Have You Tried Telemedicine? 7 Pros and Cons

Video conferencing can bring the doctor to you

On-demand telemedicine is a modern-day version of the doctor’s house call. With your smart phone or tablet, you can find a convenient way to access quality medical care.

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In many cases, you can still have a face-to-face meeting with your health care practitioner through your screens, and through video or smartphone conferencing, says Family Medicine practitioner Mark Rood, MD. However, depending on your symptoms, it may or may not be the best way to work with your doctor.

It’s important to know the many benefits as well as the limits of on-demand telemedicine.

Benefits leverage technology

Below, find some of the many upsides of telemedicine:

Convenience. “The greatest benefit of on-demand telemedicine is the ability to have access anywhere, anytime to health care,” Dr. Rood says. “It’s the fastest way to access a provider.”

And, while on-demand telemedicine isn’t a good idea when you have complicated needs, it often works well when you have a straightforward complaint, such as a cold, allergies, rashes, sprains, strains or joint pains.

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In many cases, your doctor can quickly assess your symptoms and answer questions about antibiotics or other medications. And, if you need additional care, he or she can save you time by scheduling a visit to the office or to an urgent care center or specialist.

Time savings. By logging in to a telemedicine system via your smartphone or tablet, you can receive medical care in minutes versus hours. Instead of leaving work and driving to the doctor’s office, you may talk with your physician in between phone calls at your desk.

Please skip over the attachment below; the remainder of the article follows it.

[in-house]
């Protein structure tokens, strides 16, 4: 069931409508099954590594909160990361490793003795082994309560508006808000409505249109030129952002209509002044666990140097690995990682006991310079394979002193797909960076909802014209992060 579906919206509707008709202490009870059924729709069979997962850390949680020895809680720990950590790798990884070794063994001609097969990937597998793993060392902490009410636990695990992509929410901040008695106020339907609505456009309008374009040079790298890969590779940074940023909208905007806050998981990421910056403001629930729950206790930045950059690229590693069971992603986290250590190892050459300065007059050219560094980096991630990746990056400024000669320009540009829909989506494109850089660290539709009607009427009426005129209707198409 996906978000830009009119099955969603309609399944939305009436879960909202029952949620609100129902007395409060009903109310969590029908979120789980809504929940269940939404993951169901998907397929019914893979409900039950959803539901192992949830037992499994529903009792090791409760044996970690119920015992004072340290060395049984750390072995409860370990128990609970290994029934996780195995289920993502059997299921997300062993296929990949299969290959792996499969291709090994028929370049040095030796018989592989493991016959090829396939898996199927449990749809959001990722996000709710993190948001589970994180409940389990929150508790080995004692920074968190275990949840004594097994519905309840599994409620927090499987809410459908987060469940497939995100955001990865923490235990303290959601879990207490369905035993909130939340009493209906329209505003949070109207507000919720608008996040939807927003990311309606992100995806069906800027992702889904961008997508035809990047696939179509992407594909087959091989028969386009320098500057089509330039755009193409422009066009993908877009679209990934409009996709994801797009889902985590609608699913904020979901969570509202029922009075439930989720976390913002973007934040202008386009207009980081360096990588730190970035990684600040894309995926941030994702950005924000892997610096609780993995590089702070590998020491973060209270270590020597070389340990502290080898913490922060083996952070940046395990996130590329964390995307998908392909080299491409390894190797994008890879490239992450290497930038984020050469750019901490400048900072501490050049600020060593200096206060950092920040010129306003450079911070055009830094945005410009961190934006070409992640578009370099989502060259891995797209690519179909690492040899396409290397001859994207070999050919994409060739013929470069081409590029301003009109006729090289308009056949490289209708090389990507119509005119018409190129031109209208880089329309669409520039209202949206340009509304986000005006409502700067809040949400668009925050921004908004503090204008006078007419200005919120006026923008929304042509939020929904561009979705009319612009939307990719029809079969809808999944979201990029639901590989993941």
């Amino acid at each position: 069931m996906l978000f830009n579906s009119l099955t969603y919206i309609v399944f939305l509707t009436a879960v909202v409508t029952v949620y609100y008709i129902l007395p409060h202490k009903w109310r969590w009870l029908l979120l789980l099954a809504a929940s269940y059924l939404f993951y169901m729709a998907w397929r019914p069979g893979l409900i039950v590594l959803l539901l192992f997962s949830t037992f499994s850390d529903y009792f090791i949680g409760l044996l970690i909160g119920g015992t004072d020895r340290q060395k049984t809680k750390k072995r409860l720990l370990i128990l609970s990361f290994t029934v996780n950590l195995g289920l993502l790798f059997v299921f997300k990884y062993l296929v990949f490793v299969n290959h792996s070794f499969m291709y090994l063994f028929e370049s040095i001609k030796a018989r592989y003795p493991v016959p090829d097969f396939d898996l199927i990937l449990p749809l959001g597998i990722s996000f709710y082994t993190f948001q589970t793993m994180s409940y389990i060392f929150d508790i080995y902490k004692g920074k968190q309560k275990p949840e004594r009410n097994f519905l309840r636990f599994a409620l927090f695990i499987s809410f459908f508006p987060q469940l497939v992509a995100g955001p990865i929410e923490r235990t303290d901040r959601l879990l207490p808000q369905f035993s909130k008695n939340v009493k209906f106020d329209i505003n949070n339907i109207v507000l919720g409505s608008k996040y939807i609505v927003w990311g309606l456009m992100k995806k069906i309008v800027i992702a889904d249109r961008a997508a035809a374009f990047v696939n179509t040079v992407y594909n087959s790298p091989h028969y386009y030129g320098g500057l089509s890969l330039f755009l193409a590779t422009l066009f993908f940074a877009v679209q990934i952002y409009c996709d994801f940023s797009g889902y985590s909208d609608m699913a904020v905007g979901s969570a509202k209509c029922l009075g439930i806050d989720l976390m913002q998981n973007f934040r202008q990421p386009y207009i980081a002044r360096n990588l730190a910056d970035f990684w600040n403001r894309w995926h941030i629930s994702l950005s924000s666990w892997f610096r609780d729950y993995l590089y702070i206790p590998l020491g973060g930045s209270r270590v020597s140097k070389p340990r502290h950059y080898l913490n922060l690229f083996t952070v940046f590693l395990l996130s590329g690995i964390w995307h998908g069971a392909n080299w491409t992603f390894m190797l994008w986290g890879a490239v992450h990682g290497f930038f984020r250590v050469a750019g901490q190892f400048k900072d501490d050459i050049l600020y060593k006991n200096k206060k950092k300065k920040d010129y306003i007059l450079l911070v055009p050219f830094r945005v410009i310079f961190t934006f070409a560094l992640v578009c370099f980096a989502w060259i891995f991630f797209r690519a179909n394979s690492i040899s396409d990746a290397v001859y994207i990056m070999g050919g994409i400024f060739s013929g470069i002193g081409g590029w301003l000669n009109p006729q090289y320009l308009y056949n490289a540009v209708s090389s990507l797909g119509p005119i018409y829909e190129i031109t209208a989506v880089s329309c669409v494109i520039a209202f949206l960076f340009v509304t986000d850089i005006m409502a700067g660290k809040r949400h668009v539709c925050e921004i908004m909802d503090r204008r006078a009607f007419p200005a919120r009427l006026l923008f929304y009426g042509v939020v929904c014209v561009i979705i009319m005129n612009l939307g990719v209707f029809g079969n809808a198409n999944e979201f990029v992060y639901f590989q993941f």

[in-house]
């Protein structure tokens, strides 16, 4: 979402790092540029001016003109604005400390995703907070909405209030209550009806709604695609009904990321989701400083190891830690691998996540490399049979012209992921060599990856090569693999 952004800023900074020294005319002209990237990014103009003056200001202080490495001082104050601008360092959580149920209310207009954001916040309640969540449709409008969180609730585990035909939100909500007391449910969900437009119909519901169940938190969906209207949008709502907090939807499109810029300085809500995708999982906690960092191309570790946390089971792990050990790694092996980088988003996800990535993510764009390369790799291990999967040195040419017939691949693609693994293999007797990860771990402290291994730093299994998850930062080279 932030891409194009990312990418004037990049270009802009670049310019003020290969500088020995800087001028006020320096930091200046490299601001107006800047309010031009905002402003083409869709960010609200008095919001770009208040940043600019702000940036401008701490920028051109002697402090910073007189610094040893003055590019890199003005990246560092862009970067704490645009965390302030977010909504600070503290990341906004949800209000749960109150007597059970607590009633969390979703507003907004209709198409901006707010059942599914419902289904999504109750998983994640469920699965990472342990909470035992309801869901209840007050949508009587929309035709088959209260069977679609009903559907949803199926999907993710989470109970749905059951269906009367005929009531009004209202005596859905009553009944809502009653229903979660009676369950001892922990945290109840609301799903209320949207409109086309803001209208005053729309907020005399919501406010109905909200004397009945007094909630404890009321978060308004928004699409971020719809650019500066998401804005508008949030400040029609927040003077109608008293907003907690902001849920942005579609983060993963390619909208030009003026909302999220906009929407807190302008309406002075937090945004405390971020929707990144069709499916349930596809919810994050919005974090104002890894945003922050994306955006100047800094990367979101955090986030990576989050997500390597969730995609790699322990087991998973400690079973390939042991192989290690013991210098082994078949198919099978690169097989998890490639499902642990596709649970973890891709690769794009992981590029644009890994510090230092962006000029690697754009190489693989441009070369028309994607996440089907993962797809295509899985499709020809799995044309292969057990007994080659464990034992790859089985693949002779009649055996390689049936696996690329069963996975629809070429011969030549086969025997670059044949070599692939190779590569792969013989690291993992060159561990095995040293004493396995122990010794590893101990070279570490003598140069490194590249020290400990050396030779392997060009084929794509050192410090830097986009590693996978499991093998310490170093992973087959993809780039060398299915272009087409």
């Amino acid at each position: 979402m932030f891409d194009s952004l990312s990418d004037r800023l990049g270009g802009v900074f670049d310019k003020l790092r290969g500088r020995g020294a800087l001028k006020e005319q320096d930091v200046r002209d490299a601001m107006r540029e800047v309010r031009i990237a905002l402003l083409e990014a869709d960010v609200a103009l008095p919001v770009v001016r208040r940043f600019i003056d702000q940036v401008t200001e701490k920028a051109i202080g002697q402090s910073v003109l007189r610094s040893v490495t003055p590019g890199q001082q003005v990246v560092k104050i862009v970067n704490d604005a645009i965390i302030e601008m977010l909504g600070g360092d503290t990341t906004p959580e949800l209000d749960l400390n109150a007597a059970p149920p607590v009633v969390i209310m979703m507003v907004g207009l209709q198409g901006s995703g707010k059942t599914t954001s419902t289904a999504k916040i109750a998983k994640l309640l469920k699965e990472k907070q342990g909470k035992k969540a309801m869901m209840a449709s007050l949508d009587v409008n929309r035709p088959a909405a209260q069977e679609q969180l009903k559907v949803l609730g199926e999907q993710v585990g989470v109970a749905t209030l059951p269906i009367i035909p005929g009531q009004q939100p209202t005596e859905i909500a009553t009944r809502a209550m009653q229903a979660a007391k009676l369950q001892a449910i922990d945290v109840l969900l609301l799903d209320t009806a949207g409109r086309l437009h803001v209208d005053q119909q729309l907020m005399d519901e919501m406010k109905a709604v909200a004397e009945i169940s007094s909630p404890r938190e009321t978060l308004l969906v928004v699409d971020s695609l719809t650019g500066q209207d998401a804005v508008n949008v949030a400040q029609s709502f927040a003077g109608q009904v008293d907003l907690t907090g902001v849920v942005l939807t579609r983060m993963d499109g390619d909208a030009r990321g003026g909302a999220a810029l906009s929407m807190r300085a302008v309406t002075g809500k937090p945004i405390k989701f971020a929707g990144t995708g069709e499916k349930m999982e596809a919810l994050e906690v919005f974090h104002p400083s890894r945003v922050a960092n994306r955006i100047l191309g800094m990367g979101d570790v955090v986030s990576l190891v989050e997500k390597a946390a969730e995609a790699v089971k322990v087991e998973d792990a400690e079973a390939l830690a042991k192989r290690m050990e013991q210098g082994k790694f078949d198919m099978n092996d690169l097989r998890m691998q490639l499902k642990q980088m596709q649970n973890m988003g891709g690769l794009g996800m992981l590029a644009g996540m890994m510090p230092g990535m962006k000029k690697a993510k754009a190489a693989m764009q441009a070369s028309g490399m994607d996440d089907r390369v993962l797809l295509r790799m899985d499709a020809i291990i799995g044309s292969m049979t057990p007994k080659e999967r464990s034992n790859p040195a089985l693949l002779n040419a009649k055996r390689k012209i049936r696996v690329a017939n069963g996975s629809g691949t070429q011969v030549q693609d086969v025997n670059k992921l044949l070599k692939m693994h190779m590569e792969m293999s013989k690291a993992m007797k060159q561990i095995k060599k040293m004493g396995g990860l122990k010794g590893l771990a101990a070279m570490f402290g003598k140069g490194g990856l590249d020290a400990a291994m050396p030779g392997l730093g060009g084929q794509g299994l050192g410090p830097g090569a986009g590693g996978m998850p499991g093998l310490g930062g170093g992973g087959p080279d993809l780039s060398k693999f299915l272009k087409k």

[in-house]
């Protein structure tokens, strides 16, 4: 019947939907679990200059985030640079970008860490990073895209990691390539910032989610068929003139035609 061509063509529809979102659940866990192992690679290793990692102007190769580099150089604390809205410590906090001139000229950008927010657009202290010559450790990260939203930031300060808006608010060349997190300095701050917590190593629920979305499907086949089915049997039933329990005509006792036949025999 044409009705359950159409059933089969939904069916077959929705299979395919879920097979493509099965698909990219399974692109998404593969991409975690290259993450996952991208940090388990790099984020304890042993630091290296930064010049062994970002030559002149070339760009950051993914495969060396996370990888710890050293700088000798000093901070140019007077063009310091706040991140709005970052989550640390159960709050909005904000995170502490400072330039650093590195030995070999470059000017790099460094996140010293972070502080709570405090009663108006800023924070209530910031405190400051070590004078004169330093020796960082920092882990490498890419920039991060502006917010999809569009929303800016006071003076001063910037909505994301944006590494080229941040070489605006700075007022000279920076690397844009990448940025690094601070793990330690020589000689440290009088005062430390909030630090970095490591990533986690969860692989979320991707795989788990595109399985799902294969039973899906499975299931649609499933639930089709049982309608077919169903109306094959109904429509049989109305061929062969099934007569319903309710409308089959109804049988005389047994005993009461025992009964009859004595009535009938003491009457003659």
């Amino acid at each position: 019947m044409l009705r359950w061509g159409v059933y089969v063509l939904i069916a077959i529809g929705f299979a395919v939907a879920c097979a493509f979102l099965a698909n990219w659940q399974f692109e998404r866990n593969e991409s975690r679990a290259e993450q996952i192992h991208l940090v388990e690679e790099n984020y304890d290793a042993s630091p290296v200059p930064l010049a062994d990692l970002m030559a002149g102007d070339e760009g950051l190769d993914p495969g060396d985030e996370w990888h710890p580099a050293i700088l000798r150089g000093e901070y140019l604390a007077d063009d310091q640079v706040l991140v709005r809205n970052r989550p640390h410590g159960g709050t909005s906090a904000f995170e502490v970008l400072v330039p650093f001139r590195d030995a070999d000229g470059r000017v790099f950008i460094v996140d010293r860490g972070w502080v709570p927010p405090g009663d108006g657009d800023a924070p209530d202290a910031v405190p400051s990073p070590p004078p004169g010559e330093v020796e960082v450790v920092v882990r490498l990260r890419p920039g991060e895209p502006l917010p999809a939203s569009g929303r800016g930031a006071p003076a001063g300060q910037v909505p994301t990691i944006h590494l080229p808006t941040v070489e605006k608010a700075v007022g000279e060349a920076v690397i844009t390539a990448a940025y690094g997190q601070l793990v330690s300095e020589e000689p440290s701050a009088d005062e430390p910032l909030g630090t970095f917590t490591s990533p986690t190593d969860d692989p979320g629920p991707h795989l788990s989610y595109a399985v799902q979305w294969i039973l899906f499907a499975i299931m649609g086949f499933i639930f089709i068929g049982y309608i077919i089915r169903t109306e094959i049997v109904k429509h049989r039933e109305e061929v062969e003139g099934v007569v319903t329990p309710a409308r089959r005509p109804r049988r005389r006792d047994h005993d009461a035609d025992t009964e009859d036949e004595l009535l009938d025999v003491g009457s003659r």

On top of saving time traveling to an appointment, you don’t have to spend additional time sitting in a waiting room. This also eliminates your risk of being exposed to illness from other patients.

Affordability. Insurance often covers on-demand telemedicine visits because they’re generally less expensive than in-clinic appointments, Dr. Rood says.

Privacy. Telemedicine systems abide by all HIPAA guidelines and offer you the same level of privacy you receive when you see a doctor in the clinic, Dr. Rood says.

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Drawbacks involve limitations

While the benefits are many, be aware — there are sometimes drawbacks when you choose to use telemedicine, Dr. Rood says.

Not suitable for all cases. You will get a swift evaluation of your symptoms with on-demand telemedicine, but you can’t get a full, routine physical exam. In some cases, such as when you need a strep throat test that requires a swab, a remote consultation may not be sufficient. Your telemedicine provider can arrange for the additional testing.

Possible electronic glitches. Because your appointment depends on technology, you’re at the mercy of anything that can interrupt your connection — bad weather, loss of power or even outdated software. In most cases, Dr. Rood says, smartphones and tablets offer better connections than desktop computers.

Not offered by all doctors. As a busy person, you might be ready for telemedicine, but not all doctors are ready. Some are still wary of offering services in this way, Dr. Rood says, for good reason, as not all telemedicine services are of the same quality. If you prefer to access your health care from your home or office, you may need to look around for a physician who offers telemedicine services, ideally affiliated with and supported by the healthcare system you trust.

While it’s still in its early days of adoption, Dr. Rood says more and more people are trying out telemedicine. “You don’t have to drive anywhere or do anything,” he says. “In the right circumstances, it can offer access to a quality provider who can meet your needs.”

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